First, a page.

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This problem encourages students to think about the properties of numbers. The use of an interactivity provides an engaging "hook" to stimulate students' curiosity and draws them into the structure of linear sequences and straight line graphs. It also provides a natural language, that of the "times table" and "shift" for talking about remainders and modular arithmetic.
Now show the interactivity from the problem, and alert the students that it does something slightly different (but don't tell them what!). Generate a set of numbers using Level 1 or 2, and give the class a short time to discuss with their partner what they think the computer has done.
Do the same a couple more times, without any whole-class sharing, but giving pairs a little time to refine their ideas. Then bring the class together and discuss what they think is going on. Link what they say to the terminology of "Table" and "Shift" used in the interactivity.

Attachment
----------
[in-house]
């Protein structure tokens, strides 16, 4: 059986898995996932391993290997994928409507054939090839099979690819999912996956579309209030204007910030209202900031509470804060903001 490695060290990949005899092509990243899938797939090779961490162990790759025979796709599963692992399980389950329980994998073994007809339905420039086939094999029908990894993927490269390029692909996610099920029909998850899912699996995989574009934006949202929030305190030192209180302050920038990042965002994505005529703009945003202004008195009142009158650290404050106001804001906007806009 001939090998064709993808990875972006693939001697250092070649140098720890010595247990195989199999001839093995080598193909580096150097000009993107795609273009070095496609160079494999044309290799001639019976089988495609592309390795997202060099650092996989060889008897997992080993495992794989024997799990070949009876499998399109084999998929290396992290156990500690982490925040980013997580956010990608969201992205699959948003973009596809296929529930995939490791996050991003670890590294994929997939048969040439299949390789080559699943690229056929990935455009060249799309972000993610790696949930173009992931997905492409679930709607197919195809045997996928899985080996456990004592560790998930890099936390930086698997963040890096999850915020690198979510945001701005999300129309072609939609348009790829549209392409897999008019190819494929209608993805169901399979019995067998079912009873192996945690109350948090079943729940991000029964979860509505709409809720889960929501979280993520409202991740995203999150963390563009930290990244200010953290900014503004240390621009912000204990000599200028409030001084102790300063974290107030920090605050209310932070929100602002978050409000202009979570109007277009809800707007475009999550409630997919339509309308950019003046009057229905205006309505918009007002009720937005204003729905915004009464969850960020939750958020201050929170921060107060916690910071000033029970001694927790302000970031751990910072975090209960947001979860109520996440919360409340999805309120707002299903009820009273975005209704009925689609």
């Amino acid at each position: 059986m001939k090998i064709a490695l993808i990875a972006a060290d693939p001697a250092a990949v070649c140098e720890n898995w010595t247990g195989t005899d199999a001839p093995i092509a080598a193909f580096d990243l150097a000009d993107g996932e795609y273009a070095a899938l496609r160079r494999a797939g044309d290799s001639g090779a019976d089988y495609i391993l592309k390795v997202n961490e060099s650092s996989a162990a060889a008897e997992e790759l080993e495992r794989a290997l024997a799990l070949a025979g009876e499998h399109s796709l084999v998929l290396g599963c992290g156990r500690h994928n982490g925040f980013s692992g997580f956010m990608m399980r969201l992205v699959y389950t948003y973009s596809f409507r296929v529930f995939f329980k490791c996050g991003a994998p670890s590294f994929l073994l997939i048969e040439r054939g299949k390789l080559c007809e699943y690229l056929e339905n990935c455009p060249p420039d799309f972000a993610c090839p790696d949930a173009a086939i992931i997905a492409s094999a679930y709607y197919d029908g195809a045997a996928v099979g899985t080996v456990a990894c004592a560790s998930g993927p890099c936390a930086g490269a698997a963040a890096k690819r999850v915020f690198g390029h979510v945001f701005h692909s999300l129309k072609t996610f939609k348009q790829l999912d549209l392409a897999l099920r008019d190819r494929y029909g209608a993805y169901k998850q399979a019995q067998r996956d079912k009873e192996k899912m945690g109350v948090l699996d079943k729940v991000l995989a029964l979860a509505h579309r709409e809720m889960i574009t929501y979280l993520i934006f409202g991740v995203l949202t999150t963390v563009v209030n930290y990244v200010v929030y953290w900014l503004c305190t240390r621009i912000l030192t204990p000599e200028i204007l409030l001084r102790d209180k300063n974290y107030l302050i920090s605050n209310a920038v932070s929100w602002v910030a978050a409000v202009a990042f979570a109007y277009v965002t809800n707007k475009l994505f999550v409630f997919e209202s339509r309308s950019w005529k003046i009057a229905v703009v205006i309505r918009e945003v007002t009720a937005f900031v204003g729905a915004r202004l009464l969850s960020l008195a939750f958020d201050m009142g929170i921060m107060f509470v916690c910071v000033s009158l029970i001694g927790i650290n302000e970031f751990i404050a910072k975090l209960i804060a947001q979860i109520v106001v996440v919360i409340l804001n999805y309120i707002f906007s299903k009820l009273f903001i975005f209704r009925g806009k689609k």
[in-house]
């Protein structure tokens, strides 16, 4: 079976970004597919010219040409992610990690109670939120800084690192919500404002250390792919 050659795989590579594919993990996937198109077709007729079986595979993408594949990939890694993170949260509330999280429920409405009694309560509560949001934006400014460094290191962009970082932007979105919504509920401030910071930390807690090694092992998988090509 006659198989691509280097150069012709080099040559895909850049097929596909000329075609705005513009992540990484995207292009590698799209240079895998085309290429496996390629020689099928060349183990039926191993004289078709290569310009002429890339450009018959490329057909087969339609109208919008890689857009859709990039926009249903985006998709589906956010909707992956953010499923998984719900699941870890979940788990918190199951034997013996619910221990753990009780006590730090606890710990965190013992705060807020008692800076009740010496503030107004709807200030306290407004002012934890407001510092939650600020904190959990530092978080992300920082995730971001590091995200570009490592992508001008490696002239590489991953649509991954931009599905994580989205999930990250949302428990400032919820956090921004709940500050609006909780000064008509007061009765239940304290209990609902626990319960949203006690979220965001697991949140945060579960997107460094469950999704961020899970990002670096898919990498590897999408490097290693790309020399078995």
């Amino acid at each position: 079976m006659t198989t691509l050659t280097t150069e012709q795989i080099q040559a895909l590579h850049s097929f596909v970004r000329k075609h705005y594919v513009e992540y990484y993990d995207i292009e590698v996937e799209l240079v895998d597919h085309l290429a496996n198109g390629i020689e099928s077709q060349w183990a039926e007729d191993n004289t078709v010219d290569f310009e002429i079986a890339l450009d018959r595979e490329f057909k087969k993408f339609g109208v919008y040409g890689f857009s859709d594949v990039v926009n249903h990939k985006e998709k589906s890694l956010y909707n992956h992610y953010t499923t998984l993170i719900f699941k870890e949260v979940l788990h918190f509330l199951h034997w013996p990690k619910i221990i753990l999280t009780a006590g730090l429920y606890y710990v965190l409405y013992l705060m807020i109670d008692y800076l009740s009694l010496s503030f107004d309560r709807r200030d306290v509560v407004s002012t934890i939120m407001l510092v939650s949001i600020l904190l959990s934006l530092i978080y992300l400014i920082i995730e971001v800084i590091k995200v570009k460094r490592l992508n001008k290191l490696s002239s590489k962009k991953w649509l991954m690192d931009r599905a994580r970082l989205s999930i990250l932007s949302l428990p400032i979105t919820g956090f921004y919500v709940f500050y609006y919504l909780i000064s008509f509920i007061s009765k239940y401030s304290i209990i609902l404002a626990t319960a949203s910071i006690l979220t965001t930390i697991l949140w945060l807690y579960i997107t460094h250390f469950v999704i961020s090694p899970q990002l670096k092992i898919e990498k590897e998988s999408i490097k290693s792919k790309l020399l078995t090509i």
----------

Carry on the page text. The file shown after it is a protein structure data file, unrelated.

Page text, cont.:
Emphasise that the table should always be the largest possible, and the shift should always be less than the table. This example could be used to bring these ideas out:
Possible suggestions that might emerge:
But we are interested in
Group students in pairs at a computer or with a tablet and challenge them to develop a strategy to find the table and shift with ease for Levels 1 and 2. Once they can confidently answer Level 1 and 2 questions, they can move on to Levels 3 and 4 where they are given random terms from the shifted times table instead of the first five terms. While students are working, circulate and listen out
for students who have developed useful strategies that they can share with the rest of the class.
If computers are not available for students, use the interactivity to generate a dozen or so examples at appropriate levels, and write them on the board for the class to work on. Students could also work in pairs and create examples for their partners to work out, or work on the examples on this worksheet.
Once students are confident at finding the times table and the shift, ask them to work on the following questions:
Finally, bring the class together to discuss these questions and then generate a Level 4 example. Invite students to explain how they would tackle it.
Here is an account of one teacher's approach to using this problem.
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